A range of different land-use histories are evidently indicated by the ‘green’ settlements in Maelor Saesneg and the immediately surrounding area. Lightwood (in an open position on a low plateau) and Penley (in flat, open countryside), both of which are associated with ‘green’ names, appear to indicate woodland clearings which may have originated in the early medieval or medieval periods. Horseman’s Green, first appearing in the form ‘Horse Math’s Green’ (again lying in flat, open countryside), is perhaps to be derived from the obsolete English dialect word math meaning ‘a mowing’, suggesting meadow land. Tallarn Green, lying on a narrow spur between the Wych Brook and_talwrn ‘place, field’. None of the ‘green’ names in Maelor Saesneg are to be found in medieval documents. Both Horseman’s Green (in its earlier form) and Tallarn Green, for example, only being first recorded at the very end of the 17th century, other names first appearing in 18th-century enclosure awards or in the tithe survey of the 1830s and 1840s. Similar names are also to be found in neighbouring parts of Cheshire include Threapwood Green and Shocklach Green. In this context it is significant that Threapwood remained extra-parochial until the early years of the 19th century, as we have seen above contains a place-name element indicating ‘debateable land’ along the Wych Brook, which forms the boundary between the counties of Cheshire and Flintshire. Shocklach Green occupies another marginal area for settlement, near the floodplain of the Dee, at its confluence with the Wych Brook.
One of the earliest surviving buildings within one of the ‘green’ settlements of Maelor Saesneg is a timber-framed cottage of perhaps the late 16th or early 17th century at Horseman’s Green. Elsewhere most of the surviving buildings are of 19th- or 20th-century date, though it is possible that some of the earliest buildings associated with these settlements were relatively low status, timber structures, of a kind which would be less likely to survive, and possibly as at Lightwood Green, represented by now-abandoned building platforms. Typical of the larger surviving buildings in the ‘green’ settlements are the earlier 19th-century nonconformist chapels at Horseman’s Green and Crabtree Green, the later 19th-century church and vicarage at Tallarn Green, and the Temperance Hall and the Kenyon Cottages for widows also at Tallarn Green.
A number of other settlements in the region appear to be ‘green’ settlements in all but name. Bronington, for example, being shown on an enclosure map of the 1770s as a group of buildings set around a long central green or common, now occupied by modern dwellings, to the south of the present School Lane, perhaps having simply adopted the township name dating back to the Saxon period.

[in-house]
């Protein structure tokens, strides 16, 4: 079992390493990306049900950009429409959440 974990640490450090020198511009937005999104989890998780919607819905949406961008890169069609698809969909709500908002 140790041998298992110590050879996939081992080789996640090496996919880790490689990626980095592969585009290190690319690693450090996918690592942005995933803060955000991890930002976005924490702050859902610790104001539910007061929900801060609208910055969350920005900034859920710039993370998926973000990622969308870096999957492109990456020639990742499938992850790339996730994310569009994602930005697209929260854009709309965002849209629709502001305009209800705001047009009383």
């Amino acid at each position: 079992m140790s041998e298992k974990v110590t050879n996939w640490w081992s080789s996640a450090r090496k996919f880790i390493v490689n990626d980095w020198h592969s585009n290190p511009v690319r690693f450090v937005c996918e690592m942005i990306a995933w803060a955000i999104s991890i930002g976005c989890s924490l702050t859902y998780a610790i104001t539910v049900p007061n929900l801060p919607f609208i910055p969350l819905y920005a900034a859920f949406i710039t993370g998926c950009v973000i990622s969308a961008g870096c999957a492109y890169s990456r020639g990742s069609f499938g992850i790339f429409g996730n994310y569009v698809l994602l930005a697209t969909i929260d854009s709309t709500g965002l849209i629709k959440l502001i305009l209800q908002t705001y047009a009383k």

In terms of the chronology of settlement and the evident expansion of settlement in Maelor Saesneg during the medieval period it seems significant that a number of the ‘greens’ are associated geographically with moated settlements, including those at Lightwood Green, Horseman’s Green, Tallarn Green and possibly Little Green (Bronington), which as we have seen appear to be associated with a period of colonising settlement in probably the late 13th and early 14th centuries, and seeming to confirm the suggestion that some of the ‘greens’ lay in areas that were marginal to earlier settlement. The date at which the ‘greens’ were first established is uncertain, though it is probably significant that none are associated with an early church or chapel of ease. Many of the ‘green’ settlements were clearly well established by the late 18th century when the first enclosure maps were being drawn up, which in the case of Tallarn Green and Lightwood Green show a significant number of dwellings set out around the edge of an open area marking the final residue of what had presumably once been a much more extensive common
A distinctive phase in the settlement history of Maelor Saesneg was the emergence of the country houses which sprang up particularly in the period between the mid 18th and 19th centuries, matching similar developments in the neighbouring counties of Cheshire and Shropshire. In many instances these country houses developed in direct succession to medieval manorial centres, though in other cases they were new creations of the late 18th to early 20th century, and often forming the centres of a number of the larger estates that were growing to prominence during this period.
The combination of the country house and ancillary service buildings, set in landscape parks or extensive gardens, and often associated with gate lodges and drives, and estate cottages, has had a significant visual impact upon the landscape in certain areas. Iscoyd Park (Bronington) has survived relatively intact within its landscape park, though in many other instances, old and established family seats at Emral (Bangor Is-y-coed), Broughton (Willington Worthenbury), Gwernheylod, Knolton, and Bryn-y-Pys (Overton), Gredington and Bettisfield Park (Bronington) the original country houses were entirely demolished or substantially reduced in size during the 20th century, leaving only elements of the original parkland, stable blocks or gate lodges. So effective has the transformation been in some instances, as in the case of Bryn-y-Pys, that the name of this once important estate is no longer to be found on modern maps. A number of later country houses have survived, including Llannerch Panna (Penley), renamed Tudor Court, built in the later 19th century, and a series of small country houses on the edge of existing settlements, such as The Brow in Overton, and The Manor and Quinton in Worthenbury.